- Format: Paperback
- ISBN: 978-0-7190-9657-0
- Pages: 240
- Publisher: Manchester University Press
- Price: £19.99
- Published Date: November 2014
- BIC Category: History, United Kingdom, Great Britain, General & world history, European history, HISTORY / Europe / Great Britain, Humanities / General & world history
Sport and British Jewry, available at last in paperback, provides the first wide-ranging examination of the importance of sport in the history of the British-Jewish community. Covering the period from 1890 through to 1970, it examines the peak era of Jewish involvement and interest in sport and physical recreation in Britain in recent times. The book tackles three main themes. First, the author examines the relationship between sport and the integration of the Jewish migrant community of the late nineteenth and early twentieth century. Secondly, the study looks at how sport impacted on Jewish ethnicity. Thirdly, it addresses how sport became linked to expressions of anti-Semitism and Jewish responses to racial discrimination. Sport and British Jewry not only demonstrates the significant impact that Jews had on British sport during this time frame, but also shows the considerable effect that sport had on the lives, experiences and identities of Jews within British society.
This is an important piece of social and cultural history and of interest to anyone interested in British identity, Jewish studies, sports studies and the role of ethnicity and racism in the modern world. The ground covered is impressive - it reflects both the world of immigrant and elite British Jewry and responses to the Jews from all layers of British society. The remarkable stories of Harold Abrahams and other Jewish sporting heroes are juxtaposed with ordinary experiences in the setting of a world of golf club and other prejudices.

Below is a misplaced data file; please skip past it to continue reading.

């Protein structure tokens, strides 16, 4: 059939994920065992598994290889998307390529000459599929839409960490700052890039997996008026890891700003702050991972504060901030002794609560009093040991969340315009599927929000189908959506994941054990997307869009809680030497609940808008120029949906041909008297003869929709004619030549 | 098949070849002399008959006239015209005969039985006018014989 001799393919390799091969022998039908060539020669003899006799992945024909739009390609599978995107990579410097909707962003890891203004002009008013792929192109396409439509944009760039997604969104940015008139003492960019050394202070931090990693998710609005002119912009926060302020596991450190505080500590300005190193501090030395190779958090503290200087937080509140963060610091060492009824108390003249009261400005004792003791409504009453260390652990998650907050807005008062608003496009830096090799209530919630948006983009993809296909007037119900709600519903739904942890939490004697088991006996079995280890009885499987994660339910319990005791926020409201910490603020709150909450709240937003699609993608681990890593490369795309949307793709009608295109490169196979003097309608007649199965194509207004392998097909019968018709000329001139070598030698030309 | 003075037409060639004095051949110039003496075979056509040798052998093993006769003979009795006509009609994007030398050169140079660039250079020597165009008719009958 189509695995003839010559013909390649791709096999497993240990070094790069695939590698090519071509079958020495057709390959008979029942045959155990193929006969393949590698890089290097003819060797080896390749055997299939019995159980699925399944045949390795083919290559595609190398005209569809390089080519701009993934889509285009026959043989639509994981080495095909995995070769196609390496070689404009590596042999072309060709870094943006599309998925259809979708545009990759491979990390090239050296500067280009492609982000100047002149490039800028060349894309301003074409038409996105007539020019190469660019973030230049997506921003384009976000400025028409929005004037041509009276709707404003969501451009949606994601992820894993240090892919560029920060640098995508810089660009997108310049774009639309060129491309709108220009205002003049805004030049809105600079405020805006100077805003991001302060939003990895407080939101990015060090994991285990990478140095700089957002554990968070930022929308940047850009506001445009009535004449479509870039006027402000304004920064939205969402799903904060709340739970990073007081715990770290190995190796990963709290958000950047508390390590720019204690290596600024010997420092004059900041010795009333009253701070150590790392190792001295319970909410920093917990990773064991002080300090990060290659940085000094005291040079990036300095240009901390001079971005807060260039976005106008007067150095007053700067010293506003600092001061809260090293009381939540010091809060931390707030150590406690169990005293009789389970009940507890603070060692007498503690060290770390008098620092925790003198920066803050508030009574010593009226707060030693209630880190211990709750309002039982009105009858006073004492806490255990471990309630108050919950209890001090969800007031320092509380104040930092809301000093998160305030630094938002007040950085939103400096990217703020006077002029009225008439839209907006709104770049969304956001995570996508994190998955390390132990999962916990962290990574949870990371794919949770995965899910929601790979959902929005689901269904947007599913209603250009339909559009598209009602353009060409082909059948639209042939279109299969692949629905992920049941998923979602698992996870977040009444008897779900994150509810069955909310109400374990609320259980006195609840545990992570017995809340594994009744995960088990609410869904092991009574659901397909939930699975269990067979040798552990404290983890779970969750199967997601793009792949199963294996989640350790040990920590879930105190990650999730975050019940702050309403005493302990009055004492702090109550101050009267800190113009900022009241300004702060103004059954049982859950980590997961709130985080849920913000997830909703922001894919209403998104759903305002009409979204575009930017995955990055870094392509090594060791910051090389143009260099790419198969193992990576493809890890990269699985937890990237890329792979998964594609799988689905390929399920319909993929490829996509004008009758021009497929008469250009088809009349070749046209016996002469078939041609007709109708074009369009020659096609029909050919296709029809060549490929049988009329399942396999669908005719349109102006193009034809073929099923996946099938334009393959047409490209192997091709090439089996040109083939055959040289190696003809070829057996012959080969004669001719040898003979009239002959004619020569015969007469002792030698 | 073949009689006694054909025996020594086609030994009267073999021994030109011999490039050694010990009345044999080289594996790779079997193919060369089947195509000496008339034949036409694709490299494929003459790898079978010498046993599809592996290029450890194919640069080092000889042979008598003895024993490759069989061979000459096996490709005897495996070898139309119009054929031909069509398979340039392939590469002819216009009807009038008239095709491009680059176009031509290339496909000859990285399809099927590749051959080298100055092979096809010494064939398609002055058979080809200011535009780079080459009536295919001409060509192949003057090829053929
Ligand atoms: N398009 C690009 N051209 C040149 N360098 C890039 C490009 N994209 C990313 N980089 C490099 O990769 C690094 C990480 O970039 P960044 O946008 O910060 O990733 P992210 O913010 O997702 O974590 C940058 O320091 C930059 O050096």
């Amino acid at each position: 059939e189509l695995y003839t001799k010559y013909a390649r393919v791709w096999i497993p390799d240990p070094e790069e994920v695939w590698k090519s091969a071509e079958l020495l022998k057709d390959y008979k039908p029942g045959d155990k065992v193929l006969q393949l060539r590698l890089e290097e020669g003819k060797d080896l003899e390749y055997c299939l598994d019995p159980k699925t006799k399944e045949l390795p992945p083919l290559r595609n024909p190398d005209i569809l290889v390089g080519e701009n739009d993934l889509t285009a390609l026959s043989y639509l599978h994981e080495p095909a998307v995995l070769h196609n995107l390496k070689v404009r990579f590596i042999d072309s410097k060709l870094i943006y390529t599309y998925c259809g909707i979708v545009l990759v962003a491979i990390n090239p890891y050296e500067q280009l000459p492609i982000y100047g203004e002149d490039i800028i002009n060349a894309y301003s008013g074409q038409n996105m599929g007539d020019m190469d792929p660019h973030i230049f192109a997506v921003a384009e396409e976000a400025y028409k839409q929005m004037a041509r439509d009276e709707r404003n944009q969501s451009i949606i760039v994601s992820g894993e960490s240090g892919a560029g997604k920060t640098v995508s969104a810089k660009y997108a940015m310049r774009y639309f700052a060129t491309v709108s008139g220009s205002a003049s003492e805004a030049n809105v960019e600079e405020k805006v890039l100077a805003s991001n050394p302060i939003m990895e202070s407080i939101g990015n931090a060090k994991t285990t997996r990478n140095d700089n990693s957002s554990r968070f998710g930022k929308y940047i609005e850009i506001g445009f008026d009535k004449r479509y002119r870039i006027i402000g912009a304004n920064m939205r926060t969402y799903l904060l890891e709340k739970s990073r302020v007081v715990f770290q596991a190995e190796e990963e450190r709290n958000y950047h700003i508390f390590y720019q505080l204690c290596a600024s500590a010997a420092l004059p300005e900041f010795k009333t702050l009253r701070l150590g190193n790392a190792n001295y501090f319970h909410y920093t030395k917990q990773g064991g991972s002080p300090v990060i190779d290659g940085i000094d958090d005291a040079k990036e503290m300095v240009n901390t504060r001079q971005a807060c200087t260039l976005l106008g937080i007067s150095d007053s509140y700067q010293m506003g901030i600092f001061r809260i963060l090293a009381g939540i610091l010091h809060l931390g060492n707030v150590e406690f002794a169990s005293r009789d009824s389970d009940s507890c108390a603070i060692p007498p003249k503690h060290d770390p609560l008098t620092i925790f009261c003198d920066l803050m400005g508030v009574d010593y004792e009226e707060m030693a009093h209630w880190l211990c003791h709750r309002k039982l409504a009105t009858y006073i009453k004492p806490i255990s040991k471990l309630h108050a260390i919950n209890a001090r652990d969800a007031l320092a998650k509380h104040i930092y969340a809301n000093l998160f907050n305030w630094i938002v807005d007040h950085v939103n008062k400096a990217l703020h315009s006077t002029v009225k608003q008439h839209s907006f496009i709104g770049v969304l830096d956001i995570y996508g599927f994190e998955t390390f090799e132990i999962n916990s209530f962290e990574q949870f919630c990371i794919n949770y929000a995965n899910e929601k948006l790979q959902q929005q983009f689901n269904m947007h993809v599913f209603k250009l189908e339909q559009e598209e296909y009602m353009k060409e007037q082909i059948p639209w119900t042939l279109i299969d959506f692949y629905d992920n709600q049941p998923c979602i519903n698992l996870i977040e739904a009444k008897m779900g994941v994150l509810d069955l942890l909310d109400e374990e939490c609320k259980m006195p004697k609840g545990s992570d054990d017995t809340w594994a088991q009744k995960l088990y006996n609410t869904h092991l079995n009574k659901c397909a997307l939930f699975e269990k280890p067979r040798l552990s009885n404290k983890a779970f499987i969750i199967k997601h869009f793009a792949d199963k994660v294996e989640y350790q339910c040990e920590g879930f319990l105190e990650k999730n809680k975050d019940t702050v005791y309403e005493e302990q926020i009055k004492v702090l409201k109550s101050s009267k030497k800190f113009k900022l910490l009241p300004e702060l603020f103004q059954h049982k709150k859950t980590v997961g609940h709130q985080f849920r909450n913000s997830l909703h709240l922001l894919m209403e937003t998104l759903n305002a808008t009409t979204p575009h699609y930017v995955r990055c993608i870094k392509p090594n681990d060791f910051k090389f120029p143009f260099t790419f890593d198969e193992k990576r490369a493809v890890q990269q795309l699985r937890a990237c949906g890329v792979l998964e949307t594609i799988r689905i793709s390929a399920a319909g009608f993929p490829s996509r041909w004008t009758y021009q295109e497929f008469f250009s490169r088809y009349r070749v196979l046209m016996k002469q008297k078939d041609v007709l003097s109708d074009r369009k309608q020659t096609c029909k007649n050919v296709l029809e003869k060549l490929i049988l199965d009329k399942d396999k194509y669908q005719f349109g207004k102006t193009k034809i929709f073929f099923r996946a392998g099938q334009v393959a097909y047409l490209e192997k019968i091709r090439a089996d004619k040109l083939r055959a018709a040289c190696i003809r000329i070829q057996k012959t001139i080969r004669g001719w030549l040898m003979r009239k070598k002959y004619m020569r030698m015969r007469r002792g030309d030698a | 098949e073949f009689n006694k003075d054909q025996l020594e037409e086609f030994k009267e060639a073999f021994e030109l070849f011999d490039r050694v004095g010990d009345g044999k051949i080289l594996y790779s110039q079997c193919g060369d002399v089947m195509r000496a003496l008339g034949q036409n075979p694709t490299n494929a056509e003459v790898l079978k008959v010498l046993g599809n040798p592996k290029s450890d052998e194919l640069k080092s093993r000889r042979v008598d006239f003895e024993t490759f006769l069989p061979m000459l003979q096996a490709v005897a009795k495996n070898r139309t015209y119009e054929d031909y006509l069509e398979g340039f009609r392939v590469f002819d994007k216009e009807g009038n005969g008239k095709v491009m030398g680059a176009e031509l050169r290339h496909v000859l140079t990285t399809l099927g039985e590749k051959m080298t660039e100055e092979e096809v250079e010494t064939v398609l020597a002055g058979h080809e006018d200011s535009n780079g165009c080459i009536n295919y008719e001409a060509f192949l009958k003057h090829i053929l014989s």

David Dee's engaging Sport and British Jewry: Integration, ethnicity and anti-Semitism, 1890-1970 is the best and clearest account of one of the missing links in the history of British Jewry, the role that Jews, like other minorities, played in the history of sport. More than in any other nation Britain is the home of sport as a civilizing factor (from football to rugby to boxing to racing) and the importance of Jews in the sporting world from Victoria to Elizabeth II is explored in Dee's detailed and readable book.
David Dee has written a remarkable book about a fascinating subject. For too long scholars and the public alike have simply dismissed the notion of 'Jews and sport in the UK' as an oxymoron. Dee shows, with depth and insight, how significant and complicated this phenomenon was, and his study brilliantly illuminates Anglo-Jewry in a refreshing light.
David Dee is Lecturer in History at De Montfort University, Leicester
PART I - Integration and 'Anglicisation'
I. 'Anglicisation' through sport: The Jewish youth movement, 1895-1914
II. Competitive sport and immigrant integration, 1899-1939
III. 'Too Semitic' or 'thoroughly Anglicised'? The life and career of Harold Abrahams
PART II - Religion and Ethnicity
I. 'All on the side of the more athletic form of Sabbatarianism' - Physical recreation and the Jewish Sabbath
II. The 'new' golden age of Jewish professional boxing
III. Creating a 'new Jew'? Sport and Maccabi Great Britain, 1934-1970
PART III - Anti-Semitism
I. The British Union of Fascists and the 'sporting Jew', 1935-1939
II. 'There is no discrimination here, but the committee never elects Jews': anti-Semitism and Golf
III. Kicking discrimination into touch? Sport as a response to anti-Semitism